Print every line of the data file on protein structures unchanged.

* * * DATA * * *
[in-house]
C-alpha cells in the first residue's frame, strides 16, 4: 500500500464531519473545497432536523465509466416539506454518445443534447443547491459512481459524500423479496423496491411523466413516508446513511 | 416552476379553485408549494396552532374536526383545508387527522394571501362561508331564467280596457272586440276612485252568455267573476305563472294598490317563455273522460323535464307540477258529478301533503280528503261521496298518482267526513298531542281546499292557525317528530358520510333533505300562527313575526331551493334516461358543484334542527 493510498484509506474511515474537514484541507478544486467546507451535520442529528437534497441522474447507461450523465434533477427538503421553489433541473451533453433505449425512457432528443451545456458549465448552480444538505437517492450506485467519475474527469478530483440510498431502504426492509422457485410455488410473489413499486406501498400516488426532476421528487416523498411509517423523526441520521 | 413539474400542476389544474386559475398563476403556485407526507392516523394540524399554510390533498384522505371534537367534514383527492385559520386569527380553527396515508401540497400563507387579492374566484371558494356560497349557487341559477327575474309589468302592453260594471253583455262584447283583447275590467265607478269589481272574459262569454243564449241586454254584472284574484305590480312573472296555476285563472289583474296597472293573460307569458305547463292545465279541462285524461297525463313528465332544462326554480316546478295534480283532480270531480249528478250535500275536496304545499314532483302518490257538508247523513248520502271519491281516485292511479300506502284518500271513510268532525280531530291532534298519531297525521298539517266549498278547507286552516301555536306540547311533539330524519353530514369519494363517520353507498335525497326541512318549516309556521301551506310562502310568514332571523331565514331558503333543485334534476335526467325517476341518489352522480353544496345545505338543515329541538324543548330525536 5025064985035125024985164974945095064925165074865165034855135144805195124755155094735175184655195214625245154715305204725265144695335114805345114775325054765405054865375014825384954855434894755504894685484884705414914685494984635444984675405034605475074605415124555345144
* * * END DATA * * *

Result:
[in-house]
C-alpha cells in the first residue's frame, strides 16, 4: 500500500464531519473545497432536523465509466416539506454518445443534447443547491459512481459524500423479496423496491411523466413516508446513511 | 416552476379553485408549494396552532374536526383545508387527522394571501362561508331564467280596457272586440276612485252568455267573476305563472294598490317563455273522460323535464307540477258529478301533503280528503261521496298518482267526513298531542281546499292557525317528530358520510333533505300562527313575526331551493334516461358543484334542527 493510498484509506474511515474537514484541507478544486467546507451535520442529528437534497441522474447507461450523465434533477427538503421553489433541473451533453433505449425512457432528443451545456458549465448552480444538505437517492450506485467519475474527469478530483440510498431502504426492509422457485410455488410473489413499486406501498400516488426532476421528487416523498411509517423523526441520521 | 413539474400542476389544474386559475398563476403556485407526507392516523394540524399554510390533498384522505371534537367534514383527492385559520386569527380553527396515508401540497400563507387579492374566484371558494356560497349557487341559477327575474309589468302592453260594471253583455262584447283583447275590467265607478269589481272574459262569454243564449241586454254584472284574484305590480312573472296555476285563472289583474296597472293573460307569458305547463292545465279541462285524461297525463313528465332544462326554480316546478295534480283532480270531480249528478250535500275536496304545499314532483302518490257538508247523513248520502271519491281516485292511479300506502284518500271513510268532525280531530291532534298519531297525521298539517266549498278547507286552516301555536306540547311533539330524519353530514369519494363517520353507498335525497326541512318549516309556521301551506310562502310568514332571523331565514331558503333543485334534476335526467325517476341518489352522480353544496345545505338543515329541538324543548330525536 5025064985035125024985164974945095064925165074865165034855135144805195124755155094735175184655195214625245154715305204725265144695335114805345114775325054765405054865375014825384954855434894755504894685484884705414914685494984635444984675405034605475074605415124555345144